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Bobby Flay Goes Cuban

Go anywhere in Miami, and Cuban influence is everywhere, certainly in the local cuisine.

With The Early Show settled in South Beach as the Super Bowl draws near, the show's resident chef, Bobby Flay, stopped by some of the most authentic Cuban-inspired eateries in the Little Havana section, all musts for anyone wanting a taste of Miami. Among them: Tinto y Café and Versailles.

Tinto y Café is at the center of Little Havana and is, Flay says, "reminiscent of a little Havana cafe the 1940s."

Flay's friend, fashion designer Eddie Rodriguez, a Cuban who's lived in Miami for years, called Versailles "the most famous place in little Havana."

Flay also offered easy recipes for his version of the perfect Cuban sandwich, and more.

Cuban cuisine is the fusion of Spanish and Caribbean cuisines. Cuban recipes share spices and techniques with Spanish cooking, with a little Caribbean influence in spice and flavor. A traditional Cuban meal wouldn't be served in courses; rather, all food would be served at the same time. The meal would consist of plantains, black beans and rice, ropa vieja (beef), pork with onions, milk, and tropical fruits.

Traditional Cuban cooking is primarily peasant cuisine with little concern about measurements, order, or timing. Most of the food is sautéed or slow-cooked over a low flame. Very little is deep-fried, and there are no heavy or creamy sauces. Most Cuban cooking relies on a few basic spices, such as garlic, cumin, oregano and bay laurel leaves.

Many dishes use a sofrito as their basis. The sofrito consists of onion, green pepper, garlic, oregano, and ground pepper quick-fried in olive oil. The sofrito is what gives the food its flavor. It's used when cooking black beans, stews, many meat dishes, and tomato-based sauces.

Meats and poultry are usually marinated in citrus juices, such as lime or sour orange juices, then roasted over low heat until the meat is tender and literally falling off the bone.

Another staple of the Cuban diet is root vegetables such as yuca, malanga, and boniato, which are found in most Latin markets. These vegetables are flavored with a marinade, called mojo, which includes hot olive oil, lemon juice, sliced raw onions, garlic, cumin, and a little water.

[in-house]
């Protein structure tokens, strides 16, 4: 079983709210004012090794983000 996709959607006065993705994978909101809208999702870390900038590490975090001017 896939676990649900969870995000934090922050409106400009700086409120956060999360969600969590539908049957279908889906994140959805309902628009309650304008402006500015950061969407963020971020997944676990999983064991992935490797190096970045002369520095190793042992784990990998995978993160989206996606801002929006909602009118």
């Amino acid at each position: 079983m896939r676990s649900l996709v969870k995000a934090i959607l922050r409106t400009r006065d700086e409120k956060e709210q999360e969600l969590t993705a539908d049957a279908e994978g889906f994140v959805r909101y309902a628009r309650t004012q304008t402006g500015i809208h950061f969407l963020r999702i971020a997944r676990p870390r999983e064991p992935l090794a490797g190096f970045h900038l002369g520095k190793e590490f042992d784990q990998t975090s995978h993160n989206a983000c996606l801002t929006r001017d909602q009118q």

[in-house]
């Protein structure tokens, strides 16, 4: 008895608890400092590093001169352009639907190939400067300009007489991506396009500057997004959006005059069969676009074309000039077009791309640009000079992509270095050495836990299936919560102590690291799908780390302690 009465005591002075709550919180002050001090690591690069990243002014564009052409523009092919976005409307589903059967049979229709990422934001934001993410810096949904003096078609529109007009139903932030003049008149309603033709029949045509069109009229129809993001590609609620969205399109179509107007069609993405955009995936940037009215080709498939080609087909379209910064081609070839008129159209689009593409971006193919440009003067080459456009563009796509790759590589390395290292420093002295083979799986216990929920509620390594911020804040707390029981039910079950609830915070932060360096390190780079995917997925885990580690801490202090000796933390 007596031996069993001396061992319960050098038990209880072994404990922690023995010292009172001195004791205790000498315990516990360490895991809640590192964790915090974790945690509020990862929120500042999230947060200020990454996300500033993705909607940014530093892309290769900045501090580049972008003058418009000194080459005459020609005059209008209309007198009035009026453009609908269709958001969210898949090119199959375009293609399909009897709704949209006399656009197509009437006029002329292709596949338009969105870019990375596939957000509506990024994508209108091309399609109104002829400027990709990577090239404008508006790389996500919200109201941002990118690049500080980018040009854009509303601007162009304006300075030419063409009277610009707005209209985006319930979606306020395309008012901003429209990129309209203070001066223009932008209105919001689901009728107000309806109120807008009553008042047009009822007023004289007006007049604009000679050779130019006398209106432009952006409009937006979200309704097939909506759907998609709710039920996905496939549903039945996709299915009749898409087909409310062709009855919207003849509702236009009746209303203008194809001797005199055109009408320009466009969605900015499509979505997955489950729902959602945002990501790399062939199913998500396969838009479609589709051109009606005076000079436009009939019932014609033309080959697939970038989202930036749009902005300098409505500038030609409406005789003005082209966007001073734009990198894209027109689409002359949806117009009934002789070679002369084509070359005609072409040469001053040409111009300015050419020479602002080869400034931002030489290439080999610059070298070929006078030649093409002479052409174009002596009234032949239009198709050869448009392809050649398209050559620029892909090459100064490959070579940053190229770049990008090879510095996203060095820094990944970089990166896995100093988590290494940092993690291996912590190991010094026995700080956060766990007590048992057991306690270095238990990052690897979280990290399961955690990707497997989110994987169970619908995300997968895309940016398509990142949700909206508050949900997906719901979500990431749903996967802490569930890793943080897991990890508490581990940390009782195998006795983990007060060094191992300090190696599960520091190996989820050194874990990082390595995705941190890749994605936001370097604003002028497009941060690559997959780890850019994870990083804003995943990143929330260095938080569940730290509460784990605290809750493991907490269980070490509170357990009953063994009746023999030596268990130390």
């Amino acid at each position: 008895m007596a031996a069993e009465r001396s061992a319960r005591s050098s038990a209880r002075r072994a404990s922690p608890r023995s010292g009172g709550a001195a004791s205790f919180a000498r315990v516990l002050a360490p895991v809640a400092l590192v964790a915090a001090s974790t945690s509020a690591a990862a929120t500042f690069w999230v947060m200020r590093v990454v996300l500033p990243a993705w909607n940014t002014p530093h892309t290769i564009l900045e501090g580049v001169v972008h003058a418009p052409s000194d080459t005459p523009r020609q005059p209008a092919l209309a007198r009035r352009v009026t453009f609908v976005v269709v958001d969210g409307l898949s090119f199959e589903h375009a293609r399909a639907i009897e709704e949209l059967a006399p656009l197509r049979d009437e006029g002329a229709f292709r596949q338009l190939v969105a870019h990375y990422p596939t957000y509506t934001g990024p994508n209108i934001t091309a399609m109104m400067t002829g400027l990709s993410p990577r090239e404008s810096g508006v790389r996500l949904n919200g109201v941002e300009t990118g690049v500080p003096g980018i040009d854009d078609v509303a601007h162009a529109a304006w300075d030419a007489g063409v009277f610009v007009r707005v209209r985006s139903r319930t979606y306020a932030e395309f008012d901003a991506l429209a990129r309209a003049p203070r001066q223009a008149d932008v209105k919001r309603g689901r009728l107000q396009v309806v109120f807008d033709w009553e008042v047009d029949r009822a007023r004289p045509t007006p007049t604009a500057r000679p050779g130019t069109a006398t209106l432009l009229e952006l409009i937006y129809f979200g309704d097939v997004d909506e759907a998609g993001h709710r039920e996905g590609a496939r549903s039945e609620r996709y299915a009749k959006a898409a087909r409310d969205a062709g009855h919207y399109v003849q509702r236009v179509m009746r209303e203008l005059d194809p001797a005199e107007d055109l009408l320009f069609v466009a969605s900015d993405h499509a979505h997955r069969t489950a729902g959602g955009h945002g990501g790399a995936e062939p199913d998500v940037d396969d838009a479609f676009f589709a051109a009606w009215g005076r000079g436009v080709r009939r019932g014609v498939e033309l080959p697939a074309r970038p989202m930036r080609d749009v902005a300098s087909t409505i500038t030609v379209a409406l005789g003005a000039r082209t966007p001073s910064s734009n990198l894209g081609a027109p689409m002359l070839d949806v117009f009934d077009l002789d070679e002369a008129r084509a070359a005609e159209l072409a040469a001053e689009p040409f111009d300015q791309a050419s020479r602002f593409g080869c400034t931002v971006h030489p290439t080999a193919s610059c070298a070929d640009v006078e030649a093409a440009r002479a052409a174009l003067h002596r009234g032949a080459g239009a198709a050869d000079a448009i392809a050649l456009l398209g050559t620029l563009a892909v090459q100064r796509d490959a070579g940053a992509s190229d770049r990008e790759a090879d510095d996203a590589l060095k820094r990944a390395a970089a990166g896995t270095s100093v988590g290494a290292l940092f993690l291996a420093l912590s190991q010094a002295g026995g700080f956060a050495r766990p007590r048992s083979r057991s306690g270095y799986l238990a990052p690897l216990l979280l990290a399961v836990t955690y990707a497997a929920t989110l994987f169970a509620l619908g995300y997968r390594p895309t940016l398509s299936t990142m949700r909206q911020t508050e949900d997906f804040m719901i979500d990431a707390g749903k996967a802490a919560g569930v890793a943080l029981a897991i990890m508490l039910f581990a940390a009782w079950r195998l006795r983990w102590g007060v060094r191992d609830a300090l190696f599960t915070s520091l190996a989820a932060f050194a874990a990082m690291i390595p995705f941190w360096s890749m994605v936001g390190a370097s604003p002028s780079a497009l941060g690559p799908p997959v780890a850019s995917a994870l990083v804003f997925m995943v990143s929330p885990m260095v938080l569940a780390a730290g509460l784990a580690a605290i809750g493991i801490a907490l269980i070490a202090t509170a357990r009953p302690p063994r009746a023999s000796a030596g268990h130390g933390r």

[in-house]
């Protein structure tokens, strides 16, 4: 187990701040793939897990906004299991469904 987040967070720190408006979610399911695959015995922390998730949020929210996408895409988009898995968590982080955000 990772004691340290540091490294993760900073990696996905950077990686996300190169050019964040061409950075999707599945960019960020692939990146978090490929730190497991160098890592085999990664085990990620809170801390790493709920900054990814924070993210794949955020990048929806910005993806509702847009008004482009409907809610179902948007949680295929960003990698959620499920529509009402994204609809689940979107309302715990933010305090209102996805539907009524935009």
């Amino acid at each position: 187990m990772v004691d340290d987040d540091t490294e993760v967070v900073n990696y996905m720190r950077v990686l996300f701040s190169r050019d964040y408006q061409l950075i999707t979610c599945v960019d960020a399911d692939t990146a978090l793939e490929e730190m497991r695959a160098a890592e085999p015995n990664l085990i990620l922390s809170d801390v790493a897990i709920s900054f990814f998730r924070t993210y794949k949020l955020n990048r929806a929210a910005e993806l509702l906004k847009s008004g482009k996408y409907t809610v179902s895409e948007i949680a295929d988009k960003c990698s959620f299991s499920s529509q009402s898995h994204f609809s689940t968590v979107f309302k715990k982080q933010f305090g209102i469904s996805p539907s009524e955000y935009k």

Mojito: A traditional Cuban drink. Some would say it's the unofficial national drink of Cuba. It is an alcoholic drink made of rum, sugar, lime juice, crushed mint leaves, soda water, and shaved ice.

Cuban sandwich: also known as the "cubano," it's a popular meal in South Florida, where many Cubans have settled. The standard Cuban sandwich consists of ham and roast pork marinated in mojo sauce (garlic, salt, pepper, oregano and orange juice), mayonnaise (not included in the original), mustard, dill pickles, and Swiss cheese on Cuban bread, which is a light French bread. In Tampa, it is common to find Genoa salami on a Cuban sandwich, as well.

For Flay's recipes, to go Page 2.


Cuban and Medianoche Sandwiches

Serves: 8

1/4 cup fresh orange juice
2 tablespoons fresh lime juice
3 tablespoons olive oil
4 cloves garlic, coarsely chopped
1 tablespoon chopped fresh oregano
2 lbs pork tenderloin, trimmed of fat
Salt and freshly ground black pepper
8 loaves Cuban bread or sweet Cuban bread
1/2 cup prepared mayonnaise
4 cloves roasted garlic, pureed
1/2 cup Dijon or ball park mustard
16 slices boiled ham, thinly sliced
16 slices Swiss cheese, thinly sliced
4 whole dill pickles, sliced thinly
2 sticks unsalted butter, slightly softened

1. Whisk together the orange juice, lime juice, oil, garlic, and oregano in a large baking dish, add the pork and turn to coat. Cover and marinate in the refrigerator for at least 1 hour and up to 4 hours.
2. Preheat the oven to 425 degrees F. Heat a large sauté pan over high heat. Remove the pork from the marinade and season with salt and pepper. Place the pork in the pan and cook until golden brown, 3-4 minutes. Continue cooking on all sides until golden brown, 6 to 8 minutes longer. Transfer the pan to the oven and cook the pork until an instant read thermometer inserted into the center of the pork registers 150 degrees F. Remove to a platter and let rest 5 minutes before slicing into 1/4-inch thick slices.
3. Whisk together the mayonnaise and roasted garlic in a small bowl and season with salt and pepper.
4. Slice the bread horizontally in half, leaving 1 edge intact. Lay the bread open and spread each side with the mayonnaise and the mustard. Divide the ingredients evenly among the slices of roll. Start with the ham followed by the pork, cheese, and dill pickles. Bring the tops and bottoms together.
5. Heat your panini maker or sandwich press. Butter each side of the press. Place the sandwiches inside, press down and grill until the cheese is melted and the bread is flat and browned, approximately 6 to 8 minutes. If you don't have a sandwich press, you can heat bricks wrapped in foil, in a 500 degrees F oven for 1 hour and then press the sandwich between them for 10 minutes. Serve warm.

Yields: 1

1 teaspoon superfine sugar
4 springs fresh mint
Squeeze of fresh lime juice
2 ounces light rum
Splash of club soda
Ice cubes

Place sugar and mint in a tall glass and using the back of a spoon, mash the mint leaves into the sugar. Add the remaining ingredients and serve.

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